I love air pollution. Smells like progress. Good for you. Nothing healthier. Except smoking.
There, now that that’s out of the way, let’s get to the paper “Air pollution-induced missed abortion risk for pregnancies” by Liqiang Zhang and a slew of others in the peer-reviewed journal Nature Sustainability.
Now I know what you’re going to say. But it’s true. There is really is a journal with that asinine name. It has papers like “Domino effect of climate change over two millennia in ancient China’s Hexi Corridor”, “Citizen science and the United Nations Sustainable Development Goals”, and of course “Realizing resilience for decision-making”, which opens with the words “Researchers and decision-makers lack a shared understanding of resilience.” University libraries must be cutting back on their dictionaries.
What? Huh? “Get going already”? Oh, very well. Let’s try to take this thing seriously.
The New York Times did. Took it seriously, I mean. It makes for amusing reading as they try to (a) paint pollution as a killer, while (b) denying a person is being killed. Skip it.
So Zhang got “clinical records of 255,668 pregnant women in Beijing from 2009 to 2017.” Which is fine. Now comes part one of the Epidemiologist Fallacy: they never measured actual “air pollution” exposure on any of these women.
Instead, they “computed the air pollutant exposure level of each pregnant woman on the basis of measurements at the nearest air monitoring stations from her residential and working places.” Latitude and longitude.
Can you say over-certainty?
Well, it might be all right, as long as they took the uncertainty of actual exposure into account in all their models. This would widen all their confidence intervals by, oh, two or three times. Did they? No, sir, they did not.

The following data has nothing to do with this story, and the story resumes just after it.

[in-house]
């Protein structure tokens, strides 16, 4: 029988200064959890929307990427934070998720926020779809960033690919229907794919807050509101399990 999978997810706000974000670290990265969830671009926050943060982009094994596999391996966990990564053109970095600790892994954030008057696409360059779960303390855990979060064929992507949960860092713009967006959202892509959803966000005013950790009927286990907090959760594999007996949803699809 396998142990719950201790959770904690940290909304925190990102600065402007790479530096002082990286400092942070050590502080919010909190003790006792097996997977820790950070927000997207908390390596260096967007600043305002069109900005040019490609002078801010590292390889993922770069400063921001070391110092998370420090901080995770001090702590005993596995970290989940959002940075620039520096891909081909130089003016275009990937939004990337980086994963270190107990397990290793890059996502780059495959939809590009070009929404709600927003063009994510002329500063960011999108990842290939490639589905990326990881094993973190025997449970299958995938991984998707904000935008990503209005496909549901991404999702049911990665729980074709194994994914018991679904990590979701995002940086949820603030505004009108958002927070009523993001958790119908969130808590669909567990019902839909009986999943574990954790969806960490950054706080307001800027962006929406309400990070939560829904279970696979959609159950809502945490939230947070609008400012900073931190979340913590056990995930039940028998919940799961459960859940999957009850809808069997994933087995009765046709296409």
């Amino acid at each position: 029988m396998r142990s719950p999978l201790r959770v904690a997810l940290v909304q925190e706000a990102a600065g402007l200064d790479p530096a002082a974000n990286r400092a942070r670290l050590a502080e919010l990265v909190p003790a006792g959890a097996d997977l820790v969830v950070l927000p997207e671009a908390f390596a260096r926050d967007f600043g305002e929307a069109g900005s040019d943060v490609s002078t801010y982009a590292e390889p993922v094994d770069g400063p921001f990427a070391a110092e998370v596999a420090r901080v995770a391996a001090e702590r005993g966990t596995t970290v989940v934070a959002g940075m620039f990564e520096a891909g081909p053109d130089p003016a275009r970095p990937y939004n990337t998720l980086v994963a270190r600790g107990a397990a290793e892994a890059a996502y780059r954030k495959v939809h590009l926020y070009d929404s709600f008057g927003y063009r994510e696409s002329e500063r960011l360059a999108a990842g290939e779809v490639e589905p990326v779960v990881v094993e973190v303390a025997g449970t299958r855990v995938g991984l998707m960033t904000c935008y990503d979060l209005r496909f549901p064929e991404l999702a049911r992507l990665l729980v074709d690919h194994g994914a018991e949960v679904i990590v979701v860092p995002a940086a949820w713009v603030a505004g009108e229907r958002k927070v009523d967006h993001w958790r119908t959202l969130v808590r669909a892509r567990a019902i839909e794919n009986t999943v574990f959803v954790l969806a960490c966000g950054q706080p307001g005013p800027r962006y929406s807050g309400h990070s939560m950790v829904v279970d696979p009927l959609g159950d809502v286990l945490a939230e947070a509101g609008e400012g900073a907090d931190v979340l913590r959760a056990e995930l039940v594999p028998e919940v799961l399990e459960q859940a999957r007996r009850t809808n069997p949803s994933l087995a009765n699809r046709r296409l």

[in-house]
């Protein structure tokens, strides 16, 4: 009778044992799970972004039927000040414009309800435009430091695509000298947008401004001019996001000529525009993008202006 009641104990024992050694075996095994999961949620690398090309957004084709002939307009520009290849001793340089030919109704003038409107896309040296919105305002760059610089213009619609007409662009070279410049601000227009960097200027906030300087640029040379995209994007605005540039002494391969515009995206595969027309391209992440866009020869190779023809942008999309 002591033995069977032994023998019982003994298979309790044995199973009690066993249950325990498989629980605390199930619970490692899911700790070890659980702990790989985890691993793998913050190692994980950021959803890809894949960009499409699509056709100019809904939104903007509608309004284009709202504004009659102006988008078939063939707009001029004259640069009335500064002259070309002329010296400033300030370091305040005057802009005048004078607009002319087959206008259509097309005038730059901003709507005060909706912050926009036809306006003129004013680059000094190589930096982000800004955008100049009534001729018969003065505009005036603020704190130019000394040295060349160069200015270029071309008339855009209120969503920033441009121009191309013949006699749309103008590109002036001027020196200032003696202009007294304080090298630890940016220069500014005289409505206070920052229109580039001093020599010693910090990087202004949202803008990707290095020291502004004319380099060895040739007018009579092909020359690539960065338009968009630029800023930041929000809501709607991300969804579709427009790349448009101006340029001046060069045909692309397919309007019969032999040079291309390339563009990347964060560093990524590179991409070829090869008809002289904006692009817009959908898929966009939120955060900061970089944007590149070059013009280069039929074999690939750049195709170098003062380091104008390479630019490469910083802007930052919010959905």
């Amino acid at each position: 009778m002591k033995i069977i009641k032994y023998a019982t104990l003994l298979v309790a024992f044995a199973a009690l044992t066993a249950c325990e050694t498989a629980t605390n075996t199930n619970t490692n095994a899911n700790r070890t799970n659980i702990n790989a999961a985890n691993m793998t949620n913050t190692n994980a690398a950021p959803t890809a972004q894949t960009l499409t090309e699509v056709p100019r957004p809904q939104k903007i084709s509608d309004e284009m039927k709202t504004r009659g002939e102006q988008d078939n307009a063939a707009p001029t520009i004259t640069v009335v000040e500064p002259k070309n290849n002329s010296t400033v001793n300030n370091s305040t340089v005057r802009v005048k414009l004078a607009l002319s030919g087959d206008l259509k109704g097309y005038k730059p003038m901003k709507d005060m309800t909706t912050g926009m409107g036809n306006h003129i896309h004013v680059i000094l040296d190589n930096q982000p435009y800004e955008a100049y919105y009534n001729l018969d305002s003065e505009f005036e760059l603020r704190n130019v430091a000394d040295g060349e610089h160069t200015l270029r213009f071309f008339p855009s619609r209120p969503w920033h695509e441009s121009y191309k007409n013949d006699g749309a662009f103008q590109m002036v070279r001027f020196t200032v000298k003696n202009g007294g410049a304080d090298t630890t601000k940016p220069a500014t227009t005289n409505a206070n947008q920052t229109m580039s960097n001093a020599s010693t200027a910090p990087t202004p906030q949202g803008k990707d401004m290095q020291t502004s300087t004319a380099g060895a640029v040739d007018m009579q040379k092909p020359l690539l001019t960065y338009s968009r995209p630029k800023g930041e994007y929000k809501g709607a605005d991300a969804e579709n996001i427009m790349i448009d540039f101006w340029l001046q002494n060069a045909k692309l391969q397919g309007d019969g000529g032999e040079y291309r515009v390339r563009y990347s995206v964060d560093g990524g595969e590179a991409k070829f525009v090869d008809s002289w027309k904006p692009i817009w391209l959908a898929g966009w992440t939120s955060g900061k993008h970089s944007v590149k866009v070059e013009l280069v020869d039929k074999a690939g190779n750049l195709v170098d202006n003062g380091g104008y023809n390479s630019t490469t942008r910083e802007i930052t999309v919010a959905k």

But did they imply that “air pollution” caused miscarriages on the basis of the too-narrow confidence intervals? Yes, sir, they did.
Previous studies have also indicated that maternal long-term exposure to air pollution may mean a higher likelihood of abortion/miscarriage, stillbirth and birth defects.
We investigated several possible causal mechanisms to explain this linkage…
We thus have the second part required for the Epidemiologist Fallacy.
Now for some fun technical niceties. Monsieur (I’m guessing) Zhang et alia reported their results in terms of what they call “odds ratios”. They were not. It’s a very common mistake to make, which many statisticians do make, to call the parameter inside a model an “odds ratio”.
No. What we want is
Pr(miscarriage | level of pollution, data, model)
Pr(no miscarriage | level of pollution, data, model)
That’s an odds (ratio). The confidence interval—which is equivalent to a p-value—about some parameter in a model associated with pollution says nothing directly about the uncertainty in the observable, here a miscarriage. It is a too-common blunder to confuse the uncertainty in the parameter with the uncertainty in the observable.
What this means is that the stated intervals in their “findings” are not only too narrow because of the Epidemiologist Fallacy, they’re extra-too-narrow because of the confusion of parametric with predictive analysis.
“So what’re you’re trying to say, Briggs, is that pollution is a good thing, right?”
Yes, you caught me. That’s exactly what I meant.
“Har har. You think you’re so smart. At least authors are trying to do something.”
That’s the Don’t Just Do Something, Stand There Fallacy. Doing something harmful can be worse than doing nothing.
“But it’s obvious air pollution causes miscarriages.”
“Yes, it is. It certainly isn’t doing these women any good.”
If it’s obvious, then we didn’t need this study.
“Come on. This study at least put some numbers on the problem.”
Lousy ones; numbers you can’t believe.
“Don’t be such an ass. Everybody does studies like this.”